Do ‘active citizens’ and ‘effective states’ change the world? According to the sub-title of the book From Poverty to Power by Duncan Green they do. Yet, as the author himself recognizes there is ‘good’ change and ‘bad’ change. What Green means by good change is change that helps ‘build a secure, fair, and sustainable world’ (p. 16).
So what constitutes active citizens and effective states? Green defines active citizens as those who use their rights and obligations that ‘link individuals to the state, including paying taxes, obeying laws, and exercising the full range of political, civil, and social rights’ to ‘improve the quality of political or civic life, through involvement in the formal economy or formal politics, or through the sort of collective action that has allowed poor and excluded groups to make their voices heard’ (p. 12).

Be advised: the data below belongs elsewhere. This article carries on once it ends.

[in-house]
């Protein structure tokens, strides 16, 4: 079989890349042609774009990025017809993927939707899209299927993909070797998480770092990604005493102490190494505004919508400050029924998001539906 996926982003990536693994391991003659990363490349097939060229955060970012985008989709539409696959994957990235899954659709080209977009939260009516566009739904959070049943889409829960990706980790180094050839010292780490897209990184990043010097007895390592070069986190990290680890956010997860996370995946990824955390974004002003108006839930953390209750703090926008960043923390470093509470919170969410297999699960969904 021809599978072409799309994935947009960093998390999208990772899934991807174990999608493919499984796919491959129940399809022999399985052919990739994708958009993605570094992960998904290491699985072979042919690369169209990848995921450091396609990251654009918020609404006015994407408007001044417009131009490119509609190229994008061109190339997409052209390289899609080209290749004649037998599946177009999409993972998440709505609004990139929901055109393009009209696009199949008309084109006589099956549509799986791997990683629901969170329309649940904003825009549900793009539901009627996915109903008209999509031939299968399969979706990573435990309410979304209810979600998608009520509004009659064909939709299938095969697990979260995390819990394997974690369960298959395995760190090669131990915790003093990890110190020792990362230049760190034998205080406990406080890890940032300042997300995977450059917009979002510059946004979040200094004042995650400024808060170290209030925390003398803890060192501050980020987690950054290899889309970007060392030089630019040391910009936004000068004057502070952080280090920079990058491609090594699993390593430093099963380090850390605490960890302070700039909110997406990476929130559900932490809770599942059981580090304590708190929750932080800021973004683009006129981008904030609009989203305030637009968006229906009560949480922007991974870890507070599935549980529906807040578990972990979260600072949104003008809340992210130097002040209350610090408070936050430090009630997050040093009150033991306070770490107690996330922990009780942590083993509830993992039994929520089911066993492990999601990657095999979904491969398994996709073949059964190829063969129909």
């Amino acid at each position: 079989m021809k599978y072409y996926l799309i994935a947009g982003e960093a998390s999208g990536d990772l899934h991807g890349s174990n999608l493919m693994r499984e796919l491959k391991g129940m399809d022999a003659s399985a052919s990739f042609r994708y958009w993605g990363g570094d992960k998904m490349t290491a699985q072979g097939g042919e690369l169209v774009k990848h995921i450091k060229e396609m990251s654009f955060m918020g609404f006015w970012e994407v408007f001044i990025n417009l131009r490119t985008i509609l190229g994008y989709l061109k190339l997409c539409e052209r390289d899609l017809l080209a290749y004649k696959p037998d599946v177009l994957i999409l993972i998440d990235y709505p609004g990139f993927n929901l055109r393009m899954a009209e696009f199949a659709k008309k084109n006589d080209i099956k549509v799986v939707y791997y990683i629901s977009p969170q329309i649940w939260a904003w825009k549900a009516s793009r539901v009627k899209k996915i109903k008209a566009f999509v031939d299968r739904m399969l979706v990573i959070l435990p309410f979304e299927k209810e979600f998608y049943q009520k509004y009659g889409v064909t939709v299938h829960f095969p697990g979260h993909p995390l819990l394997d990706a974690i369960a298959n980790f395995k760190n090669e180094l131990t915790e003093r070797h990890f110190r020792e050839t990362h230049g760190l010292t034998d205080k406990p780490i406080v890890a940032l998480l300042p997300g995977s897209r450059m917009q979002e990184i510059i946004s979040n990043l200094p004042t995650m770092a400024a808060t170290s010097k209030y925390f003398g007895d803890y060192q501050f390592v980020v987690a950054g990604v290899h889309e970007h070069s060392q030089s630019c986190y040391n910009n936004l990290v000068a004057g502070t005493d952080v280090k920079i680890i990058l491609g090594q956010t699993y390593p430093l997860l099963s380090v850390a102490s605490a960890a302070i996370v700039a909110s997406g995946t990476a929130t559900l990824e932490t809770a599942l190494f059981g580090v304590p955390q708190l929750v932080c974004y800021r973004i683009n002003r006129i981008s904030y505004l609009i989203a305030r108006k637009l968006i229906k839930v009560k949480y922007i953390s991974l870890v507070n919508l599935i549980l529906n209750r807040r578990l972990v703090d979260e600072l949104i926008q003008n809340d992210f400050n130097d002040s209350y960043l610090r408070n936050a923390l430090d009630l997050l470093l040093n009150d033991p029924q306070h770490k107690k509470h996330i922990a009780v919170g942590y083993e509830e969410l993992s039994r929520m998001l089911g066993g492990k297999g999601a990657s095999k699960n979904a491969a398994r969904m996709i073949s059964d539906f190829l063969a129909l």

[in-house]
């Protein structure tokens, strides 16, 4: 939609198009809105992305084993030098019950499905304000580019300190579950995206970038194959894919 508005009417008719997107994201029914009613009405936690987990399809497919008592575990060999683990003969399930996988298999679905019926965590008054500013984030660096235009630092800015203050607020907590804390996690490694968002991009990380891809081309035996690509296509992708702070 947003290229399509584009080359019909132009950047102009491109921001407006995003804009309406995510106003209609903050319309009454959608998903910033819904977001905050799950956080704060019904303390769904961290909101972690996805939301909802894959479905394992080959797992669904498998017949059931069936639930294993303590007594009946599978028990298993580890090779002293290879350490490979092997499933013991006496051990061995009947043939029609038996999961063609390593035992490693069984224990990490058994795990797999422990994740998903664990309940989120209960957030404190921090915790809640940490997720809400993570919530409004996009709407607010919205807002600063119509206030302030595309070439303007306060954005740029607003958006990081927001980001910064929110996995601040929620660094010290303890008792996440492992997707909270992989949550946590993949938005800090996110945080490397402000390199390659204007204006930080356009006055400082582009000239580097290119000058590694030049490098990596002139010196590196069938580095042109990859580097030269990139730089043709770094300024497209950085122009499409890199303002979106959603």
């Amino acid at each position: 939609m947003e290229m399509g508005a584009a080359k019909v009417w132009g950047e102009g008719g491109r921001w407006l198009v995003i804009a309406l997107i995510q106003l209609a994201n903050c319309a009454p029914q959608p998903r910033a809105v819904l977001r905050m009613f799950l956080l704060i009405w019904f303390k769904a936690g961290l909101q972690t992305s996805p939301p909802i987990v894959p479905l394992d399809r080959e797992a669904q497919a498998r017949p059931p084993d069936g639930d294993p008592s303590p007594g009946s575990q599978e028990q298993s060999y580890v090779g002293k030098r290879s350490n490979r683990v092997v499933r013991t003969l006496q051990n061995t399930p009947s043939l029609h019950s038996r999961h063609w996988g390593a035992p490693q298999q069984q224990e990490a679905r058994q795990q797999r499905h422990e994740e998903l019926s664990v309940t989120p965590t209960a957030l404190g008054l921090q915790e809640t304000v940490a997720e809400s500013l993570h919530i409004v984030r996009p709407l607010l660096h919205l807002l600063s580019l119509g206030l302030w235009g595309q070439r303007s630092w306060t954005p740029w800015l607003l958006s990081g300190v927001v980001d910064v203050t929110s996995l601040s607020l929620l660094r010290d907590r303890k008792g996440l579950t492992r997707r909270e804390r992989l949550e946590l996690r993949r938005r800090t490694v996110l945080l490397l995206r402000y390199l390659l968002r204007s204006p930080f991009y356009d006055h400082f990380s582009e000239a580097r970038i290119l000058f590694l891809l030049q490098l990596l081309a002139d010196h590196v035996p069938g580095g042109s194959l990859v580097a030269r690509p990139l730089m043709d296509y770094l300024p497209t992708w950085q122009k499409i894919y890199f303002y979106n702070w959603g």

Effective states guarantee security, provide rule of law and pursue inclusive economic growth. The author correctly argues that what links active citizens and effective states together is politics and that too often discussions about development are about policy not politics (p. 13). He also argues that an active citizenship and effective state should be pursued as early as possible in a country’s development in order for it to have a chance to result in meaningful change.